Today, 18 October 2020, Chile celebrates the one-year anniversary of what has come to be known as the Chilean social explosion [estallido social]. A bottom-up challenge to the foundations of the Chilean political, social, and economic landscape, the ‘social explosion’ is the name given to the five months of political mobilizations by citizens and residents in the streets across the country during late 2019 and early 2020. Brought to a premature close due to the COVID-19 pandemic on 18 March 2020, the unrest has nonetheless continued with occasional protests still occurring under quarantine.
The social explosion has in large part, though not exclusively, been a response to the economic inequality resulting from the neoliberalization of the country starting in the 1970s. As Andrew Richner and Abigail Gutmann-Gonzalez wrote in October 2019, the protests were “fed by dissatisfaction with thirty-plus years of…neoliberal consensus.” As they summarize, “Chilean society is deeply divided between the rich and poor. Income inequality is worse in Chile than in any other OECD nation. Meanwhile, public services ranging from the pension system to water remain privatized.”
To demonstrate this thesis, a series of ‘major’ appeals by protestors are usually listed off: a rise in the minimum wage, a new constitution, a new pension system, universal health care, and so on. This popular narrative quickly mentions and then subsequently dismisses as a ‘minor’ demand the origin of the social explosion: the protests began when high-school students organized massive fare evasions in early October in response to a subway-fare raise. According to many popular narratives, these protests were the spark that lit the larger fire of social unrest and therefore form merely the ‘prehistory’ or the ‘lead up to’ the social explosion rather than being a substantial element of the movement. Indeed, the start of the social explosion is usually dated on 18 October 2019—the first day that Chilean president, Sebastian Piñera, announced a state of emergency in Santiago—even though the fare evasion protests had started more than a week earlier.
It should be unsurprising, however, that the subway became a central point of contention regarding anti-neoliberal discontent given that, as Sebastián Ureta shows in his book, Assembling Policy: Transantiago, Human Devices, and the Dream of a World-Class Society, the Santiago public transport system functions on a “growth with equity” model that does not allow “the government [to] directly provide any kind of surface public transport service” or to “set any kind of temporary or permanent subsidy, so perforce [the system has] to be autonomous in the long run. In practice this [means] that the business model [has] to enact a financially self-contained system, a system whose revenues covered, at least, all its cost” (80). Barbara Schmucki’s note that early twentieth-century tramways were “neither fully public nor wholly private” (60) seems to apply just as well to this postmillennial neoliberalized subway system. Given that its financial structure is a direct consequence of neoliberalism and negatively affects especially the lower and lower-middle classes of Chile, it should almost be expected that Santiago’s privatized ‘public’ transport system was the first target of the social explosion.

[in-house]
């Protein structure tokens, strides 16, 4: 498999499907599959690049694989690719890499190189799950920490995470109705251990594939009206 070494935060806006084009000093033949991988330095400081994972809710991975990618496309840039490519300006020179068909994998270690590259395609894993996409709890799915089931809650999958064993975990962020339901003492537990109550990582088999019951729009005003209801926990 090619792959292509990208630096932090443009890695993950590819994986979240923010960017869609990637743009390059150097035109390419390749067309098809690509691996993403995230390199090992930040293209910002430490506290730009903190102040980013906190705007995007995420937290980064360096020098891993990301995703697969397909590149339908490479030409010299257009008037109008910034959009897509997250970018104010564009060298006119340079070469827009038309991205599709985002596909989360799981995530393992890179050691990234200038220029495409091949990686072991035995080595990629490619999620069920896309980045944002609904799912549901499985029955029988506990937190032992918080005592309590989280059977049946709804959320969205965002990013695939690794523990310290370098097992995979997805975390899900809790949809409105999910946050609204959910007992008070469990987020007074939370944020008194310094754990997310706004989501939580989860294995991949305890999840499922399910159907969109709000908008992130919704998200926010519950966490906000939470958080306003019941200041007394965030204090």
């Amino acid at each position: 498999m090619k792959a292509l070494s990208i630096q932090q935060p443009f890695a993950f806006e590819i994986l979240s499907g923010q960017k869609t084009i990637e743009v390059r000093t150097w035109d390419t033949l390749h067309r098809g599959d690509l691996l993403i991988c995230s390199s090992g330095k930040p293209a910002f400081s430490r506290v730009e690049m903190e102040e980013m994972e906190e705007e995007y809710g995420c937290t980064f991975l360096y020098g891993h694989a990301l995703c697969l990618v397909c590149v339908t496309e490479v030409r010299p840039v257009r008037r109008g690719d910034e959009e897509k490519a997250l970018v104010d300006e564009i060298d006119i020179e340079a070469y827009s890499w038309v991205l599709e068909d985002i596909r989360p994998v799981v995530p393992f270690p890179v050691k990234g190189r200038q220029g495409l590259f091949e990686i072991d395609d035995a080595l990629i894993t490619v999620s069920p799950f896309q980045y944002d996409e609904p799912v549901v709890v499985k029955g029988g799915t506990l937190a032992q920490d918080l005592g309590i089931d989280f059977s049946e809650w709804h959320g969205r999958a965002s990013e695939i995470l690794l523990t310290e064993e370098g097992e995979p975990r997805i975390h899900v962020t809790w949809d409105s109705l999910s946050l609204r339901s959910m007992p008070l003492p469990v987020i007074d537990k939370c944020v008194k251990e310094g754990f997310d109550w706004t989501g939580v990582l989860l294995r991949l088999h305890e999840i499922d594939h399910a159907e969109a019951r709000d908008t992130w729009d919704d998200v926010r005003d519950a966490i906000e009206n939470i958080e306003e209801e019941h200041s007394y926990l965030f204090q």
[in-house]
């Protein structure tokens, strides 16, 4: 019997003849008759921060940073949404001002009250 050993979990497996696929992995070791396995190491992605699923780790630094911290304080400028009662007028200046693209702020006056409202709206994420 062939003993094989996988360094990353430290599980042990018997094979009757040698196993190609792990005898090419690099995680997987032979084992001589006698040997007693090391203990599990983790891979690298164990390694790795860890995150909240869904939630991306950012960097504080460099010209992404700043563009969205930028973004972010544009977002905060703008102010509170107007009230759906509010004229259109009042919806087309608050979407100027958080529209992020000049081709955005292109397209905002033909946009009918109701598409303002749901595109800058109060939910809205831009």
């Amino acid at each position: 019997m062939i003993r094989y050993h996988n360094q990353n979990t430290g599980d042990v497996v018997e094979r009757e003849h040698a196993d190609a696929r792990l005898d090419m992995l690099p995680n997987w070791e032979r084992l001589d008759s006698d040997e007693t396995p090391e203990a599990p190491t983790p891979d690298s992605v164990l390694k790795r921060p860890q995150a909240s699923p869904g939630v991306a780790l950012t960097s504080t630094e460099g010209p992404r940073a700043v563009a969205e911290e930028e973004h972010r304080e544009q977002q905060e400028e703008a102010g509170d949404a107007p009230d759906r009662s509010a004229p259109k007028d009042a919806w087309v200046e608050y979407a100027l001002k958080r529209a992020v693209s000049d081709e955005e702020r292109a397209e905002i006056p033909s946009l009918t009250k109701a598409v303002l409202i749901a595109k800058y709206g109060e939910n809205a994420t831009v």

The first steps of the social explosion therefore represent the transformation of this “neither fully public nor wholly private” transport network into a public space of insurrection. High-school students hopping turnstiles, destroying fare-collecting devices, opening exit doors for people to pass through without paying, holding open traincar doors so that evaders could escape the clutches of repressive police forces, and so on all point to how in the early weeks of October 2019 public transport was being used as a public space. Moreover, the very insistence on the publicness of public transport speaks to the social explosion’s broader rejection of the privatization of public works under neoliberal policy; the very act of the fare evasion was already the first step in the formation of a collective consciousness beyond the hegemonic neoliberal logic of the Chilean socio-political landscape.
In some way, this dismissal of the fare evasion protests as merely the spark that lit the social explosion is not uncommon. As another PUTSPACE visiting fellow, Laura Kemmer, notes, such use of public transport as a public space of insurrection dates back to the early twentieth century in Brazil; and PUTSPACE team member, Tonio Weicker, has similarly argued that marshrutka transport networks in Rostov on Don and Volgograd are another example of the use of public transport as a public space of protest. As these examples demonstrate, there is a tendency to see public transport protests as pre-political movements that lead to ‘proper’ forms of protest in ‘true’ public spaces like the plaza rather than themselves having already accomplished that task. The fare evasion protest, alongside these other protest forms found in public transport as identified by Kemmer and Weicker, require a reconfiguration of our understandings of insurgency, public transport, and public space.